Thursday, 5 April 2007

Interview with iStock CEO

Another article, this time an interview with istock CEO Bruce Livingstone. Talks about how it all started (from photo sharing site) and what the new batch of competition is going to do to istock(ironically from photo sharing sites like Flickr).

Extracts of the article are below with a link to the full article at the bottom:

iStockphoto sees new rivals everywhere
CEO Bruce Livingstone is bracing for online competitors to do to him what he did to the traditional stock-art market.
Stephen Shankland Staff Writer, CNET
Published: April 4, 2007, 4:00 AM PDT

iStockphoto Chief Executive Officer Bruce Livingstone thinks of his company as Web 1.5.
The site, where members can sell their photos or graphics as "stock art," employs the Web 2.0 idea of user-generated content. But
Livingstone founded iStockphoto in 2000 when the Web 1.0 e-commerce idea still prevailed. The company resembles eBay: when a customer buys an image, iStockphoto charges the seller a commission.
iStockphoto survived the dot-com bust by selling stock art for dramatically lower prices--as little as a buck a pop--and became profitable at the end of 2002. At present, 35,000 members upload about 30,000 images each week and customers download one every 2.5 seconds. A year ago, Getty Images, the dominant seller of stock art, acquired iStockphoto for $50 million.
Other "microstock" companies including
Fotolia, Dreamstime and Shutterstock remain rivals, and photo-sharing sites pose a new threat. A revamped Zoomr will let photographers sell their images and keep 90 percent of the proceeds, compared with just 20 percent to 40 percent for iStockphoto. And there's talk that Yahoo's photo-sharing juggernaut, Flickr, might move into stock art.


Article on Microstock vs Macrostock

This is a very long article from the Business 2.0 Magazine

It is quite interesting as it gives background to the macro sties (Getty and Corbis) and the microsites (Fotolia, Shutterstock and Dreamstime). It details the issues the macro sties face, how they are addressing it and why micro sites wont kill of the macro sites.

I have only pasted in extracts so a link to the full article is below:

Photo wars: A $2 billion business gets rough
The giants of the stock photo business--Getty Images and Corbis--are being challenged by a flock of tiny "microstock" agencies. And it's become a game that almost anyone can play, reports Business 2.0 Magazine.

By Robert Levine, Business 2.0 Magazine
April 4 2007: 9:15 AM EDT

Tscheltzoff is the president of Fotolia, one of a new breed of so-called microstock houses--born of the Internet and Web 2.0--that are challenging the giants and could soon start cutting into their market share.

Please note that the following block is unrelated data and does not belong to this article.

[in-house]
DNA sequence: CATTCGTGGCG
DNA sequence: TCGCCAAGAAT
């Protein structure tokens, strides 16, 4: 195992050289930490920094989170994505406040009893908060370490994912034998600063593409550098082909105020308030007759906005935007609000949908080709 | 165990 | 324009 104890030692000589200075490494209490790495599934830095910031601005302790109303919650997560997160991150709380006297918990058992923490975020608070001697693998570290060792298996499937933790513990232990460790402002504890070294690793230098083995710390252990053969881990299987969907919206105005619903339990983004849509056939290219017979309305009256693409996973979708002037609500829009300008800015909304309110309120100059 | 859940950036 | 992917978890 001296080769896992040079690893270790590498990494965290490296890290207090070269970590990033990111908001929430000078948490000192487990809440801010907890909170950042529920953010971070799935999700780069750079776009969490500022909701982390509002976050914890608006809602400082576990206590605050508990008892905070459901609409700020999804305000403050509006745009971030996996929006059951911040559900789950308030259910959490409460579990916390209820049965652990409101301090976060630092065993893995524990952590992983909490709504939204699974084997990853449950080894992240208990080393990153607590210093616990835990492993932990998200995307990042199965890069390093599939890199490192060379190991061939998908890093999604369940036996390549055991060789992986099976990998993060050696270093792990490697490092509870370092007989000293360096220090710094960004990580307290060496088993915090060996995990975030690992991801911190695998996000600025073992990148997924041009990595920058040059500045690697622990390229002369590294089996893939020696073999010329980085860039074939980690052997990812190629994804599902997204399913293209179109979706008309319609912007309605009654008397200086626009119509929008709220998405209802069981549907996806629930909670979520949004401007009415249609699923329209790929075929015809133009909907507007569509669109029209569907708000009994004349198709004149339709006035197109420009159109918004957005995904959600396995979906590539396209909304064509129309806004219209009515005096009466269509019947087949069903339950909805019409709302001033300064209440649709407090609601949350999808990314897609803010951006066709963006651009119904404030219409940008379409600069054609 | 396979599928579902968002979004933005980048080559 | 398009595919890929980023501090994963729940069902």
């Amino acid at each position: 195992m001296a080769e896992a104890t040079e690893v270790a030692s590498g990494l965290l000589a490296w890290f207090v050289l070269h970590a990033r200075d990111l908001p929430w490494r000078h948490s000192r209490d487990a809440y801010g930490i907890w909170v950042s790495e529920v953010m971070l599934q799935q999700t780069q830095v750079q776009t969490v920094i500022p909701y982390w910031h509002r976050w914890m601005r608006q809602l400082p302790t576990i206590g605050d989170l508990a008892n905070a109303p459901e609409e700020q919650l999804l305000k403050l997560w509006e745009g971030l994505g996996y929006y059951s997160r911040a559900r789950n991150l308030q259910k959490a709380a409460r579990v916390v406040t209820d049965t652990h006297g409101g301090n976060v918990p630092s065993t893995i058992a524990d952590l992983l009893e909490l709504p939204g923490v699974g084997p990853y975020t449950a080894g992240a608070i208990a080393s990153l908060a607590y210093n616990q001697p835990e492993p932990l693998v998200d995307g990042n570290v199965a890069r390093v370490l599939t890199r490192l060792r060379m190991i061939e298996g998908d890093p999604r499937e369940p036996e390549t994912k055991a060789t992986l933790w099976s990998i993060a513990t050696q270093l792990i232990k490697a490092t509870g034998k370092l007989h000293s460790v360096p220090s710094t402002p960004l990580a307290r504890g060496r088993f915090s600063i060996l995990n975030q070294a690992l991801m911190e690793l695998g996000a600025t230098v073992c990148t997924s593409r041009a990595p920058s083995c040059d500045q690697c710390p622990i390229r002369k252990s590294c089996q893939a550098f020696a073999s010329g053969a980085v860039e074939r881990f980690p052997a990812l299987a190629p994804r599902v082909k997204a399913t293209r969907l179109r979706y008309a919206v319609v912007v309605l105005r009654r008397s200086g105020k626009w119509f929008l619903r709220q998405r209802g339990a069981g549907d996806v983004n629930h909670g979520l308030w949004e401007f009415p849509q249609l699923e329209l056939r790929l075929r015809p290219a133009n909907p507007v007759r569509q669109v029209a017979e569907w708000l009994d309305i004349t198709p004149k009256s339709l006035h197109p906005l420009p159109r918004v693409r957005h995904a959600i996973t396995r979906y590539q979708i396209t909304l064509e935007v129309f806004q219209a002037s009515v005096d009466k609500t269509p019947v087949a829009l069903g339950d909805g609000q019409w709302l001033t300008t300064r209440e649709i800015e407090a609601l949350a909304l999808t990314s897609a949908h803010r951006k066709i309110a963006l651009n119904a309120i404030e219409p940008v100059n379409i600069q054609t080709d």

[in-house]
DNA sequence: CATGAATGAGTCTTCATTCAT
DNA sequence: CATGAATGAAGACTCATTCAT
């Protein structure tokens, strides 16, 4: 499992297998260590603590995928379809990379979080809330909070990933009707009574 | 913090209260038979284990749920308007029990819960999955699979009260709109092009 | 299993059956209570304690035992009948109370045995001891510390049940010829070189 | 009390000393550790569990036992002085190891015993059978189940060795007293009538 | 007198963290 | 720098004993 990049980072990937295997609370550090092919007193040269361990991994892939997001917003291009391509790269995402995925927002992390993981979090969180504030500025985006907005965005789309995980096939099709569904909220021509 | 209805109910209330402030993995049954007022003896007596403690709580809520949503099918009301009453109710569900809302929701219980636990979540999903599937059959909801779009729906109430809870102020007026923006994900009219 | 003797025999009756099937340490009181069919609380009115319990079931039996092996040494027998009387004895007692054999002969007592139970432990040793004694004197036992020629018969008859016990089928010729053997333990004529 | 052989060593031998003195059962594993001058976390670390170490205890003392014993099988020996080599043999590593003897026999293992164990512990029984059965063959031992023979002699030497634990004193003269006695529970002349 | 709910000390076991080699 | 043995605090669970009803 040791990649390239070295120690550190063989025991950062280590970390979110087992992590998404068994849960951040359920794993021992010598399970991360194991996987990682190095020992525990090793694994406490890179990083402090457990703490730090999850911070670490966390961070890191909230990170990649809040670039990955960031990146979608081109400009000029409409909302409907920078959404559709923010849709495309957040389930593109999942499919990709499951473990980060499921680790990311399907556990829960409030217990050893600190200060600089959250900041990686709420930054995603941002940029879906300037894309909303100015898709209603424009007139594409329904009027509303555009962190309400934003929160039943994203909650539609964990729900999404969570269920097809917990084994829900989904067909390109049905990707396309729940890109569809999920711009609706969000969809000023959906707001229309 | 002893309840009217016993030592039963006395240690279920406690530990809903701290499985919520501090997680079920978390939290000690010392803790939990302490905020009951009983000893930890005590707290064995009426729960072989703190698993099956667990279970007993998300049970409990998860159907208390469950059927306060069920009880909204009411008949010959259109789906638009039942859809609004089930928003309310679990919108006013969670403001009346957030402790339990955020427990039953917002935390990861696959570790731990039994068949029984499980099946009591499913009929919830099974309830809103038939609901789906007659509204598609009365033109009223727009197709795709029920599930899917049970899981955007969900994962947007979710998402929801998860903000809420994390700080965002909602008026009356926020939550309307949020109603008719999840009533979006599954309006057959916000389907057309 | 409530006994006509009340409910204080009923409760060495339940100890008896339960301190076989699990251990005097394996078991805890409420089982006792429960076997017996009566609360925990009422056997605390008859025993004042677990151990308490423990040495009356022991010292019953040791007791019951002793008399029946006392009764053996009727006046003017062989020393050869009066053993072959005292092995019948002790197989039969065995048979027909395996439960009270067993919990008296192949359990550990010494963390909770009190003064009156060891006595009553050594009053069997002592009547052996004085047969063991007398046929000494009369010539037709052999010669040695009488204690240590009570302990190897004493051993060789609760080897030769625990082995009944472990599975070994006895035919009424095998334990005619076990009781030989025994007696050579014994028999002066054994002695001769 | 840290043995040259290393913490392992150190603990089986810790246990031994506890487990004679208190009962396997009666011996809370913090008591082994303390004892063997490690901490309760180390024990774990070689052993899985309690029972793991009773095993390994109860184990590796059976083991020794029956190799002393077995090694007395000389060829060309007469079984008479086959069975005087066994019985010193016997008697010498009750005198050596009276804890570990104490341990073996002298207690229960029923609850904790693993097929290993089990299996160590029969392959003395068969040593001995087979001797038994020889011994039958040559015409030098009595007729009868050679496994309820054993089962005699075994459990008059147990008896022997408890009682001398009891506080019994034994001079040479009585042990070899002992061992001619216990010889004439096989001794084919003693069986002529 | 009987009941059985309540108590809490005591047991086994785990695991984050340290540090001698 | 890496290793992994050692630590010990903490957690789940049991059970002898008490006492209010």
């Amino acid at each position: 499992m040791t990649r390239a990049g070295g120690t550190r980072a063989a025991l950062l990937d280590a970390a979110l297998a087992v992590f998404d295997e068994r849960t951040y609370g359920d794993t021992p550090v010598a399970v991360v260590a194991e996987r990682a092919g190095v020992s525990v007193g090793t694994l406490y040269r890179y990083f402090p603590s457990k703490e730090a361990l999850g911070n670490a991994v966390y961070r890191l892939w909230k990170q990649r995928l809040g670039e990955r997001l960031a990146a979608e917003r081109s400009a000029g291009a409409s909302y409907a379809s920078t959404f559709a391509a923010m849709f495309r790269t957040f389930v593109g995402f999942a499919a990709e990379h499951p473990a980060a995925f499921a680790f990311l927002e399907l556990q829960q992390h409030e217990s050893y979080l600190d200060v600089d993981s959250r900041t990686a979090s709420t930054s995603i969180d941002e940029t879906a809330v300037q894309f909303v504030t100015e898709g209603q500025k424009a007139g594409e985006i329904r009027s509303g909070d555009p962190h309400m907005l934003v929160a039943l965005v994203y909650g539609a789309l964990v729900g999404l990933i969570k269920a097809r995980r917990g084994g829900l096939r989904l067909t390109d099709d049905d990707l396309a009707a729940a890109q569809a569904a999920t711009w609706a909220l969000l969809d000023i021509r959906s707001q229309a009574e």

While the big two offer exclusives on great photos at prices that range from a few hundred dollars to more than $10,000 apiece, these startups sell pretty good pictures for a good deal less--often just a dollar or two. Unlike Getty and Corbis, which compete fiercely to work with the top artists, the microstock firms get most of their photos the way Wikipedia gets its entries, by "crowdsourcing" work from interested amateurs or beginning pros.

Although Fotolia sold 4 million images last year, it doesn't offer the quality or the exclusivity that ad agency art directors demand, so it can't charge premium rates.

In a Manhattan Starbucks, a continent and a sensibility removed from the Corbis and Getty offices, Tscheltzoff is describing how Fotolia is trying to play David to the industry Goliaths. The company offers 2.2 million images taken by 25,000 photographers, but it employs only 18 people--all but three of whom work from home.
"We IM and talk on Skype," says Tscheltzoff, a Frenchman who splits his time between New York City and Paris. When he needs to take a meeting, he says with a sweep of his hand, "this is my office." Today's rent is a small iced coffee, which he sips as he explains how his business works.
As he describes it, the microstock model is the picture of efficiency. Submissions pour in electronically from photographers, who get 50 percent or more of the proceeds of each sale. The company has few inventory concerns, no shipping issues, and hardly any operating costs. The business broke even after eight months, Tscheltzoff says. (He won't reveal much more, except that annual sales are less than $10 million.) The biggest expense is marketing: selling the company to both prospective contributors and potential customers.
"If you don't have buyers, you don't get photos," he says. "And if you don't have photos, you don't get buyers."
Other microstock sites--there are several large ones and dozens of smaller entries--tell a similar story, although the details differ. Jon Oringer, founder and CEO of Shutterstock, based in New York City, sells low-cost photos by subscription--25 photos a day for $199 per month or $1,999 per year.

Let's make one thing clear: These aren't necessarily arty photographs. Most microstock images are provided by amateurs looking for extra pocket money--many of Shutterstock's photographers make $200 to $300 a month--and at best they shoot the kind of pictures top art directors refer to dismissively as "stocky."
"The creatives won't choose the microstock photos because they're not tasteful," says Josette Lata, former head of art buying at JWT. "If it's a photo of a mother and a baby, you don't want them both looking at the camera and smiling."
But even stocky pictures have their uses--magazines trying to save money on images that will run small, Fortune 500 firms putting out internal newsletters, and, above all, bloggers and website designers. That's where microstock could really hurt Getty and Corbis.

In February, during the company's earnings call, Corbis announced that it will build its own microstock site. In an interview with Business 2.0, Corbis president Gary Shenk insists that the company has nothing to fear from its tiny competitors. It just makes sense for Corbis to get a foothold in that business.


Wednesday, 4 April 2007

Sign up to Stockxpert now and receive 5 free credits

Quite simple really.
If you aren't signed up to Stockxpert yet, do so now and you get five free credits.
This is a great way for designers to try out the site.

I am not sure how long this offer lasts so click on the link and if you see the promotion, then it is still on:

Total number of photos on the Microstock sites